career of which a slight sketch has been attempted


in these pages, had had many moments of irrita-
tion. But to-day her irritation had a peculiar
keenness ; it appeared to feed upon itself. It
urged her to do something ; but it suggested no
particularly profitable line of action. If she could
have done something at the moment, on the spot,
she would have stepped upon a European steamer
and turned her back, with a kind of rapture, upon
that profoundly mortifying failure, her visit to her
American relations. It is not exactly apparent
why she should have termed this enterprise a fail-
ure, inasmuch as she had been treated with the
highest distinction for which allowance had been
made in American institutions. Her irritation
came, at bottom, from the sense, which, always
present, had suddenly grown acute, that the social
soil on this big, vague continent was somehow not
adapted for growing those plants whose fragrance
she especially inclined to inhale and by which she
liked to see herself surrounded a species of vege-
tation for which she carried a collection of seed-
lings, as we may say, in her pocket. She found
her chief happiness in the sense of exerting a cei
tain power and making a certain impression ; and
now she felt the annoyance of a rather wearied
swimmer who, on nearing shore, to land, finds a
smooth straight wall of rock when he had counted
upon a clean firm beach. Her power, in the Amer-


lean air, seemed to have lost its prehensile attri-
butes ; the smooth wall of rock was insurmount-
able. "Surely je n'en suis pas la," she said to
herself, " that I let it make me uncomfortable that
a Mr. Robert Acton shouldn't honor me with a
visit ! " Yet she was vexed that he had not come ;
and she was vexed at her vexation.

Her brother, at least, came in, stamping in the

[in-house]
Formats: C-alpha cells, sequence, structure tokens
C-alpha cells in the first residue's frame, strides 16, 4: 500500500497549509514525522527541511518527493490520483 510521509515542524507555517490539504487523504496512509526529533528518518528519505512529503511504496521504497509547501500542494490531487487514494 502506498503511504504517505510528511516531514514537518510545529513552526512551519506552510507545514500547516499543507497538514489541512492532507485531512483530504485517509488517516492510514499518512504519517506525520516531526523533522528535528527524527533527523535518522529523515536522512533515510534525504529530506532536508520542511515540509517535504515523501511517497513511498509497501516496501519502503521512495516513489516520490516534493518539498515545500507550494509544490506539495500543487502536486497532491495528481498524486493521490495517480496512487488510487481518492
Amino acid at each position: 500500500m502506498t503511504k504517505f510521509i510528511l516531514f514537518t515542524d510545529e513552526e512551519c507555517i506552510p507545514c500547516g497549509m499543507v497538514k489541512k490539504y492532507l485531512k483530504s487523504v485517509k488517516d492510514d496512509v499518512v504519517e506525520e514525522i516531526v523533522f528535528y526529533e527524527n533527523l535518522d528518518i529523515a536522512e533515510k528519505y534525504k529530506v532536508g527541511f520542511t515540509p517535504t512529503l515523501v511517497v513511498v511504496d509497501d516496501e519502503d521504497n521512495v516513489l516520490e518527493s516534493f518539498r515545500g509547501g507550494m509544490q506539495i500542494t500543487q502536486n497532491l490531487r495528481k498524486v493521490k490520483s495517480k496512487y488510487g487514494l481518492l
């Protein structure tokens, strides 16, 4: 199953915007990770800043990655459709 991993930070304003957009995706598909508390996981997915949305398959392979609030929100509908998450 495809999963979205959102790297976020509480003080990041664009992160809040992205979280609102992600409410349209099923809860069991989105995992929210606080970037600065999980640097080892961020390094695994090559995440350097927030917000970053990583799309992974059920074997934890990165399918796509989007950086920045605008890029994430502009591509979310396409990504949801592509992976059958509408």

hall and shaking the wet from his coat. In a
moment he entered the room, with a glow in his
cheek and half-a-dozen rain-drops glistening on
his mustache. " Ah, you have a fire," he said.

" Les beaux jours sont passes," replied the Bar-

" Never, never ! They have only begun," Felix
declared, planting himself before the hearth. He
turned his back to the fire, placed his hands be-
hind him, extended his legs and looked away
through the window with an expression of face
which seemed to denote the perception of rose-
color even in the tints of a wet Sunday.

His sister, from her chair, looked up at him,
watching him ; and what she saw in his face was
not grateful to her present mood. She was puz-
zled by many things, but her brother's disposition
was a frequent source of wonder to her. I say
frequent and not constant, for there were long
periods during which she gave her attention to


other problems. Sometimes she had said to her-
self that his happy temper, his eternal gayety, was
an affectation, a pose ; but she was vaguely con-
scious that during the present summer he had been
a highly successful comedian. They had never
yet had an explanation ; she had not known the
need of one'. Felix was presumably following the
bent of his disinterested genius, and she felt that
she had no advice to give him that he would un-
derstand. With this, there was always a certain
element of comfort about Felix the assurance
that he would not interfere. He was very deli-
cate, this pure-minded Felix ; in effect, he was her
brother, and Madame Miinster felt that there was
a great propriety, every way, in that. It is true